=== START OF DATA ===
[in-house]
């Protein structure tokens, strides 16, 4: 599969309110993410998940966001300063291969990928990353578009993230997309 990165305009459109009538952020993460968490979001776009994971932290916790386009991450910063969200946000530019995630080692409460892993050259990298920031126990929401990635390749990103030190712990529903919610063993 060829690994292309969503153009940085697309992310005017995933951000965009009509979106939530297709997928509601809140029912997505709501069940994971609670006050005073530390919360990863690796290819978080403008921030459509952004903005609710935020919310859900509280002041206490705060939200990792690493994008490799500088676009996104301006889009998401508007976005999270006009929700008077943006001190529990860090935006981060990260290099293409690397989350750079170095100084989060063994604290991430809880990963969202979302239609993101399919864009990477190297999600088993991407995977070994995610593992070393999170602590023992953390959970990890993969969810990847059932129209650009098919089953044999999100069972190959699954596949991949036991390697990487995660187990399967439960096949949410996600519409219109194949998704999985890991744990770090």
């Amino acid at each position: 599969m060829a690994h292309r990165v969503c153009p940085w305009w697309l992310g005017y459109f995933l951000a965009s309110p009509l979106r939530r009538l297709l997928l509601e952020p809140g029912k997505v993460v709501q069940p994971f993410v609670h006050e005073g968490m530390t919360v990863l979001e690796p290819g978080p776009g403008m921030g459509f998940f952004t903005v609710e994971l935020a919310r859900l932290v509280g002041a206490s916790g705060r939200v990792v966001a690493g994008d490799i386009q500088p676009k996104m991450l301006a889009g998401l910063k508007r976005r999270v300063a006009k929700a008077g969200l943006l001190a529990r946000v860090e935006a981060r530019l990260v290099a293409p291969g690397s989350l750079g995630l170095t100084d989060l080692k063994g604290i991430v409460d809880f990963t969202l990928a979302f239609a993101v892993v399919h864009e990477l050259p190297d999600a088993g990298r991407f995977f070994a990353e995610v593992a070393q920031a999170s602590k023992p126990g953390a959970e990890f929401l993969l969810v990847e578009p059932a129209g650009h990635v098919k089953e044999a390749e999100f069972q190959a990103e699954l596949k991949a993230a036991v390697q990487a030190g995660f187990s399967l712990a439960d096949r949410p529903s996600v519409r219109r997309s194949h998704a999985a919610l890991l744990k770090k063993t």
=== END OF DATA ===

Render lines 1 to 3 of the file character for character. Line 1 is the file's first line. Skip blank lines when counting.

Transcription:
[in-house]
């Protein structure tokens, strides 16, 4: 599969309110993410998940966001300063291969990928990353578009993230997309 990165305009459109009538952020993460968490979001776009994971932290916790386009991450910063969200946000530019995630080692409460892993050259990298920031126990929401990635390749990103030190712990529903919610063993 060829690994292309969503153009940085697309992310005017995933951000965009009509979106939530297709997928509601809140029912997505709501069940994971609670006050005073530390919360990863690796290819978080403008921030459509952004903005609710935020919310859900509280002041206490705060939200990792690493994008490799500088676009996104301006889009998401508007976005999270006009929700008077943006001190529990860090935006981060990260290099293409690397989350750079170095100084989060063994604290991430809880990963969202979302239609993101399919864009990477190297999600088993991407995977070994995610593992070393999170602590023992953390959970990890993969969810990847059932129209650009098919089953044999999100069972190959699954596949991949036991390697990487995660187990399967439960096949949410996600519409219109194949998704999985890991744990770090």
């Amino acid at each position: 599969m060829a690994h292309r990165v969503c153009p940085w305009w697309l992310g005017y459109f995933l951000a965009s309110p009509l979106r939530r009538l297709l997928l509601e952020p809140g029912k997505v993460v709501q069940p994971f993410v609670h006050e005073g968490m530390t919360v990863l979001e690796p290819g978080p776009g403008m921030g459509f998940f952004t903005v609710e994971l935020a919310r859900l932290v509280g002041a206490s916790g705060r939200v990792v966001a690493g994008d490799i386009q500088p676009k996104m991450l301006a889009g998401l910063k508007r976005r999270v300063a006009k929700a008077g969200l943006l001190a529990r946000v860090e935006a981060r530019l990260v290099a293409p291969g690397s989350l750079g995630l170095t100084d989060l080692k063994g604290i991430v409460d809880f990963t969202l990928a979302f239609a993101v892993v399919h864009e990477l050259p190297d999600a088993g990298r991407f995977f070994a990353e995610v593992a070393q920031a999170s602590k023992p126990g953390a959970e990890f929401l993969l969810v990847e578009p059932a129209g650009h990635v098919k089953e044999a390749e999100f069972q190959a990103e699954l596949k991949a993230a036991v390697q990487a030190g995660f187990s399967l712990a439960d096949r949410p529903s996600v519409r219109r997309s194949h998704a999985a919610l890991l744990k770090k063993t």